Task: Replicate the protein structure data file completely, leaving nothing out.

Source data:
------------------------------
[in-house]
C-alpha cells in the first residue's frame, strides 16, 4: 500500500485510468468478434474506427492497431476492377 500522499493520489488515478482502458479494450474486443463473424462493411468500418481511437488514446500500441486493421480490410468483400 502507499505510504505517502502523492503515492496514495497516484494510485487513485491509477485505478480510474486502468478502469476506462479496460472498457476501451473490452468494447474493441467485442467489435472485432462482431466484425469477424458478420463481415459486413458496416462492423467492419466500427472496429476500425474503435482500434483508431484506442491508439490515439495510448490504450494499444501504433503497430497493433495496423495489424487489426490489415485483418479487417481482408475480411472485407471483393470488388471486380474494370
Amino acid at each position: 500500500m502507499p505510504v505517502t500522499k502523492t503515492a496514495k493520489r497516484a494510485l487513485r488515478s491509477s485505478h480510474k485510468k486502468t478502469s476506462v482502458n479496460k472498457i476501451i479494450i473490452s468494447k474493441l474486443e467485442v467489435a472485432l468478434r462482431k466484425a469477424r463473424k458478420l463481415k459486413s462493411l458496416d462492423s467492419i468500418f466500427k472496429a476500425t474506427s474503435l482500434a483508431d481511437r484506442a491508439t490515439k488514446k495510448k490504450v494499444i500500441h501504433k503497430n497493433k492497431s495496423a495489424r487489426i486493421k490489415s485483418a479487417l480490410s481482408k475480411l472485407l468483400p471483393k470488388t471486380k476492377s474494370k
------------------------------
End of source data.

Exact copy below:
[in-house]
C-alpha cells in the first residue's frame, strides 16, 4: 500500500485510468468478434474506427492497431476492377 500522499493520489488515478482502458479494450474486443463473424462493411468500418481511437488514446500500441486493421480490410468483400 502507499505510504505517502502523492503515492496514495497516484494510485487513485491509477485505478480510474486502468478502469476506462479496460472498457476501451473490452468494447474493441467485442467489435472485432462482431466484425469477424458478420463481415459486413458496416462492423467492419466500427472496429476500425474503435482500434483508431484506442491508439490515439495510448490504450494499444501504433503497430497493433495496423495489424487489426490489415485483418479487417481482408475480411472485407471483393470488388471486380474494370
Amino acid at each position: 500500500m502507499p505510504v505517502t500522499k502523492t503515492a496514495k493520489r497516484a494510485l487513485r488515478s491509477s485505478h480510474k485510468k486502468t478502469s476506462v482502458n479496460k472498457i476501451i479494450i473490452s468494447k474493441l474486443e467485442v467489435a472485432l468478434r462482431k466484425a469477424r463473424k458478420l463481415k459486413s462493411l458496416d462492423s467492419i468500418f466500427k472496429a476500425t474506427s474503435l482500434a483508431d481511437r484506442a491508439t490515439k488514446k495510448k490504450v494499444i500500441h501504433k503497430n497493433k492497431s495496423a495489424r487489426i486493421k490489415s485483418a479487417l480490410s481482408k475480411l472485407l468483400p471483393k470488388t471486380k476492377s474494370k